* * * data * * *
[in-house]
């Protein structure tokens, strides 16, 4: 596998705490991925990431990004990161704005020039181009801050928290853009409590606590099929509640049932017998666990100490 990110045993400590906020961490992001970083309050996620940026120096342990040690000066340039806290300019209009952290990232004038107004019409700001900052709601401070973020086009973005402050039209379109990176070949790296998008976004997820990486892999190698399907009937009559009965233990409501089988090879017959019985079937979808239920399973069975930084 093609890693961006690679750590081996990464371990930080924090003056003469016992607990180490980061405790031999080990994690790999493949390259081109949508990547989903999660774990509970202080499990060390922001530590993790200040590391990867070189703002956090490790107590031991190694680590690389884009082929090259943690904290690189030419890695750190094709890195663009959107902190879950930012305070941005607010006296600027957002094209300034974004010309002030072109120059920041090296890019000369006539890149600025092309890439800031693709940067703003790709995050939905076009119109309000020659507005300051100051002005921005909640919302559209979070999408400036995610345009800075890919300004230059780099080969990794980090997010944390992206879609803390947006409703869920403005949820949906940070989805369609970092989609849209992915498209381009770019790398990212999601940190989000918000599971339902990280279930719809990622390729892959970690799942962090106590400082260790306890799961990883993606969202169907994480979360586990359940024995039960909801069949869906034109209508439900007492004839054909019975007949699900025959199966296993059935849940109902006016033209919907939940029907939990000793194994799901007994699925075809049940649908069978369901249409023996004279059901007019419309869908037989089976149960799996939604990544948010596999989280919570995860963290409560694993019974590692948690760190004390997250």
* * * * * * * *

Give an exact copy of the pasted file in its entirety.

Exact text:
[in-house]
């Protein structure tokens, strides 16, 4: 596998705490991925990431990004990161704005020039181009801050928290853009409590606590099929509640049932017998666990100490 990110045993400590906020961490992001970083309050996620940026120096342990040690000066340039806290300019209009952290990232004038107004019409700001900052709601401070973020086009973005402050039209379109990176070949790296998008976004997820990486892999190698399907009937009559009965233990409501089988090879017959019985079937979808239920399973069975930084 093609890693961006690679750590081996990464371990930080924090003056003469016992607990180490980061405790031999080990994690790999493949390259081109949508990547989903999660774990509970202080499990060390922001530590993790200040590391990867070189703002956090490790107590031991190694680590690389884009082929090259943690904290690189030419890695750190094709890195663009959107902190879950930012305070941005607010006296600027957002094209300034974004010309002030072109120059920041090296890019000369006539890149600025092309890439800031693709940067703003790709995050939905076009119109309000020659507005300051100051002005921005909640919302559209979070999408400036995610345009800075890919300004230059780099080969990794980090997010944390992206879609803390947006409703869920403005949820949906940070989805369609970092989609849209992915498209381009770019790398990212999601940190989000918000599971339902990280279930719809990622390729892959970690799942962090106590400082260790306890799961990883993606969202169907994480979360586990359940024995039960909801069949869906034109209508439900007492004839054909019975007949699900025959199966296993059935849940109902006016033209919907939940029907939990000793194994799901007994699925075809049940649908069978369901249409023996004279059901007019419309869908037989089976149960799996939604990544948010596999989280919570995860963290409560694993019974590692948690760190004390997250």